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Herbert Parker Lecture | Radium in Pennsylvania – Miracle or Menace

April 21 @ 5:00 PM - 6:00 PM

Radium in Pennsylvania – Miracle or Menace 

Since the announcement of the Curies’ discovery of radium in late 1898, the scientific and medical community, as well as the public, has been fascinated with the potential use in treatment of disease and various medical conditions. Interest continues into current times in drama and literature. Sadly some of the early radium treatments were not grounded in scientific research, and would now be considered quack medicine. The early use of radium in various industrial applications is also noteworthy. This presentation will provide an overview of the Commonwealth of Pennsylvania’s history and experiences with sites involving radium, where the material was manufactured, stored, and used for various medical and industrial applications, including a few radioactive quack cures. From 1910 into the 1920s, some of the first commercial radium production facilities were located in PA.

In May of 1921, Marie Curie and her daughters visited the U.S. and toured the facilities in Pittsburgh that produced the gram of radium purchased by the women of America, and presented to Madam Curie by President Harding.  Around 1920 the use of radium in luminescent material for watches and aircraft gauges began in many locations, including PA. Effective use of radium in cancer therapy also began around this timeframe, with major radium source manufacturing operations being in Pittsburgh.  The production of radium shifted to Belgium and Canada in the 1930s, with significant advances in cancer therapy. During the ‘30s Herbert M. Parker made significant contributions to the radiation dosimetry of such therapy. Historically radium was used in various products, at numerous locations, from circa 1910 through (as recent as) 2005. The sites are often found with significant building(s) and local soil contaminated with radium. Beginning in the 1960s, as contaminated buildings and properties were discovered, the state would take the lead or become directly involved with federal clean-up efforts at such facilities. Regrettably, radium sources and their use were not well controlled or regulated through the years.  It was only with the passage of the Energy Policy Act in 2005 that NRC gained authority over discrete radium sources and related facility contamination. This was also a forcing function for regulatory uniformity at the state level. A few years ago the NRC directed one of their contractors to do an historical review of radium use in Agreement States and non-AS. The findings of these reviews were transmitted to each state. NRC conducted two ‘government-to-government’ webinars with the states in October 2016 to discuss outreach and the path forward in general. The Commonwealth was asked to present its experiences with radium contaminated sites. Of particular interest to the NRC, states, and property owners was the surface and volume contamination release criteria used for clean-ups, radon measurements, funding of clean-ups, waste disposal options, and public, property owner, and local government outreach and lessons-learned.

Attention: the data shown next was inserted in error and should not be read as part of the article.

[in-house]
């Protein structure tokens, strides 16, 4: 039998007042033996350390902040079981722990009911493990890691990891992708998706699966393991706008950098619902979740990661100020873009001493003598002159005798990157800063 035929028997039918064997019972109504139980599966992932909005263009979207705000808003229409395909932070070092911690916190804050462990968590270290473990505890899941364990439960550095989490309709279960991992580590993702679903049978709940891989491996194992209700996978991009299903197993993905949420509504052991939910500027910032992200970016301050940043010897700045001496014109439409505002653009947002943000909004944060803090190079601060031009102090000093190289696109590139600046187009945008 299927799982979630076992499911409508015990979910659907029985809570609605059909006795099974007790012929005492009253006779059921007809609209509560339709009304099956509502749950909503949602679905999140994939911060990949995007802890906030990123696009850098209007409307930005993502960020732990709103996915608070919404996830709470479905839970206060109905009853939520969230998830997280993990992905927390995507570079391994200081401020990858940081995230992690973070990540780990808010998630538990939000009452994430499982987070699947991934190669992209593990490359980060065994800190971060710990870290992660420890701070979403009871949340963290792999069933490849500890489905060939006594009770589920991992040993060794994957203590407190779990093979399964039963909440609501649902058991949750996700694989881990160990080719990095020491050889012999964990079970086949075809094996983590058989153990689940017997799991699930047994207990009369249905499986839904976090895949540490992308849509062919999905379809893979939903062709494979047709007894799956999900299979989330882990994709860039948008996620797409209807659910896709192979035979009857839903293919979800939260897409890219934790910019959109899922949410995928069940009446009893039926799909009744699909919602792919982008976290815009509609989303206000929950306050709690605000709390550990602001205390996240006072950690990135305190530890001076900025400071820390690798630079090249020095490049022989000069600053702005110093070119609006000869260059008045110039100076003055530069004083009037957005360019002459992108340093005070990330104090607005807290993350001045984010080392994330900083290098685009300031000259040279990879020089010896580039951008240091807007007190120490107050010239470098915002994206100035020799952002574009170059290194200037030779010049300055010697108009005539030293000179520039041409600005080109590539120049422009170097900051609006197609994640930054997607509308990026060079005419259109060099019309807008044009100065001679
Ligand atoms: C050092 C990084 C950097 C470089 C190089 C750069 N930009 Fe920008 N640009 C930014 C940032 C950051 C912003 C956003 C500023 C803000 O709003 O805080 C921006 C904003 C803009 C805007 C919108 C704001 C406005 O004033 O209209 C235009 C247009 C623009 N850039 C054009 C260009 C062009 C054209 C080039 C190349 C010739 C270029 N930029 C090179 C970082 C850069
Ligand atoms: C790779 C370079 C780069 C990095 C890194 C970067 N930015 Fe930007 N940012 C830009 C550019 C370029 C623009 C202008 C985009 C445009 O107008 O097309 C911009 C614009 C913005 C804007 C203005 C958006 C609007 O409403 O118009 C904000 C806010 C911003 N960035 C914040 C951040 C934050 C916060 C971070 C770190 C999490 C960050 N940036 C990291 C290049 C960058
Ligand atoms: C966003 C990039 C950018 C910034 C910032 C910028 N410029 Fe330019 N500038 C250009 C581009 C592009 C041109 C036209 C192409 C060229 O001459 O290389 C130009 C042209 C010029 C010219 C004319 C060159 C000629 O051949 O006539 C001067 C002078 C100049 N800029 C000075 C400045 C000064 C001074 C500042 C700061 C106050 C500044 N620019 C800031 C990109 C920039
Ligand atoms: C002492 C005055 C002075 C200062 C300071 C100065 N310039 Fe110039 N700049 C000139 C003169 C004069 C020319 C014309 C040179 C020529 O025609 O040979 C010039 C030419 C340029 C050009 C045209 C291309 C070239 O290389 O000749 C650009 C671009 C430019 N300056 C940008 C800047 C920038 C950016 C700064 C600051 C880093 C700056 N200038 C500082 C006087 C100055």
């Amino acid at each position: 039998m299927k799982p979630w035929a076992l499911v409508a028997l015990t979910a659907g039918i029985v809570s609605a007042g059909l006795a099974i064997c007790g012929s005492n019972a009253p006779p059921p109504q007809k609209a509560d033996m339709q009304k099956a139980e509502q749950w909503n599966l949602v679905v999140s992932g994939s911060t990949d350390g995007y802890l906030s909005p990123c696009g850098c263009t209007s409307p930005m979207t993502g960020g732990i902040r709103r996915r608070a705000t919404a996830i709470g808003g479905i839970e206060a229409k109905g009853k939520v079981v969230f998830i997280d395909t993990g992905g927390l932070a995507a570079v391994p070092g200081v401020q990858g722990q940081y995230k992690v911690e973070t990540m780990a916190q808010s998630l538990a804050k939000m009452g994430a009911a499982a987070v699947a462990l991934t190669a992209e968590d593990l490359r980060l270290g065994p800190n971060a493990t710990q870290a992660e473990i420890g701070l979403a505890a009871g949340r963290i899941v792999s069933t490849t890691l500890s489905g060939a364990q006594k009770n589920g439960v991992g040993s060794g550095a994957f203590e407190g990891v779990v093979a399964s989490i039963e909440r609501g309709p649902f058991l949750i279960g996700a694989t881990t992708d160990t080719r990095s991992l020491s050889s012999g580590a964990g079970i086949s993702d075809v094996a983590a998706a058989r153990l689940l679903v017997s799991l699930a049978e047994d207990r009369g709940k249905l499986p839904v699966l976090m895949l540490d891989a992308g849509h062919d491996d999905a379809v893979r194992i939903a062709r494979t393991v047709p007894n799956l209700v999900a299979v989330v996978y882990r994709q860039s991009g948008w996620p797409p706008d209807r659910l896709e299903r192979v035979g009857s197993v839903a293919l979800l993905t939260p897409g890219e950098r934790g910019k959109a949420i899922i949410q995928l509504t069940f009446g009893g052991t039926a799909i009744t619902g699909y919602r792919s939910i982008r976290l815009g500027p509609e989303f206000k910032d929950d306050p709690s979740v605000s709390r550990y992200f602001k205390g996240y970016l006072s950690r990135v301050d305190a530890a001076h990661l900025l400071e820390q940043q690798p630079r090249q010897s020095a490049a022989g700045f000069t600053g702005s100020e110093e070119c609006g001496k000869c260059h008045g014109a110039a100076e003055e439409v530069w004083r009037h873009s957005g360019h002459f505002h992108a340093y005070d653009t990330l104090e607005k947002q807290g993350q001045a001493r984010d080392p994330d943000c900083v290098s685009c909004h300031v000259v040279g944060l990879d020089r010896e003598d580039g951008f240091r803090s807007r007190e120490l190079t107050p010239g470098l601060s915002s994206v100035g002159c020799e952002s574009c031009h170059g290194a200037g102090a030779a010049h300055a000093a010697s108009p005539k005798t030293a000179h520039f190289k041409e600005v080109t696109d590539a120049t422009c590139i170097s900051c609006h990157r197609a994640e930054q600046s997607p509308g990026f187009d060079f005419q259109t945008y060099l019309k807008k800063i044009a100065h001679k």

This presentation will review our past and ongoing efforts to address the radium contaminated sites in Pennsylvania. With all such sites and past work with radium, there is a concern of health effects with workers and members of the public. The presentation will also illustrate how the Commonwealth has led in this area, including the ongoing efforts to monitor and mitigate radon in buildings from natural occurring radium in soil, and a recent extensive evaluation of radium that returns with oil & gas production. From these many experiences, one might pose the question ‘is radium a miracle or a menace?’ The author will explain his thoughts, rationale, and conclusion for the answer.  



David J. Allard, MS, CHP, FHPS
Director, Pennsylvania State Bureau of Radiation Protection 

Mr. Allard is the State of Pennsylvania’s Director of the Bureau of Radiation Protection where he is responsible for accelerator, X-ray, environmental surveillance, nuclear safety, radiological emergency response, radioactive materials, decommissioning / site clean-up, low-level radioactive waste and radon programs. He is the Governor’s official liaison to the U.S. Nuclear Regulatory Commission, and the technical lead on oil & gas radium and industry-generated NORM/TENORM issues. Mr. Allard received an associate in applied science degree in Environmental Health Technology from Hudson Valley Community College, a bachelor of science degree in Environmental Sciences from SUNY Albany, and a master of science degree in Radiological Sciences & Protection from U Mass – Lowell’s Department of Applied Physics. He is certified by the American Board of Health Physics, a Fellow of the Health Physics Society (HPS), and has acted as the Conference of Radiation Control Program Directors’ (CRCPD) liaison to the National Council on Radiation Protection & Measurement (NCRP) for over 15 years. Dave has been in various leadership roles with the HPS and CRCPD; as a Director in both organizations, Treasurer of the HPS, and past Chairperson of the CRCPD. He is also a member of the AAPM, ANS, NRRPT and SNMMIMr. Allard also serves as a member or advisor on several national and international radiation protection committees. He has authored numerous professional papers and reports, and frequently lectures on a wide variety of radiation protection topics and concerns.   



April 21
5:00 PM - 6:00 PM
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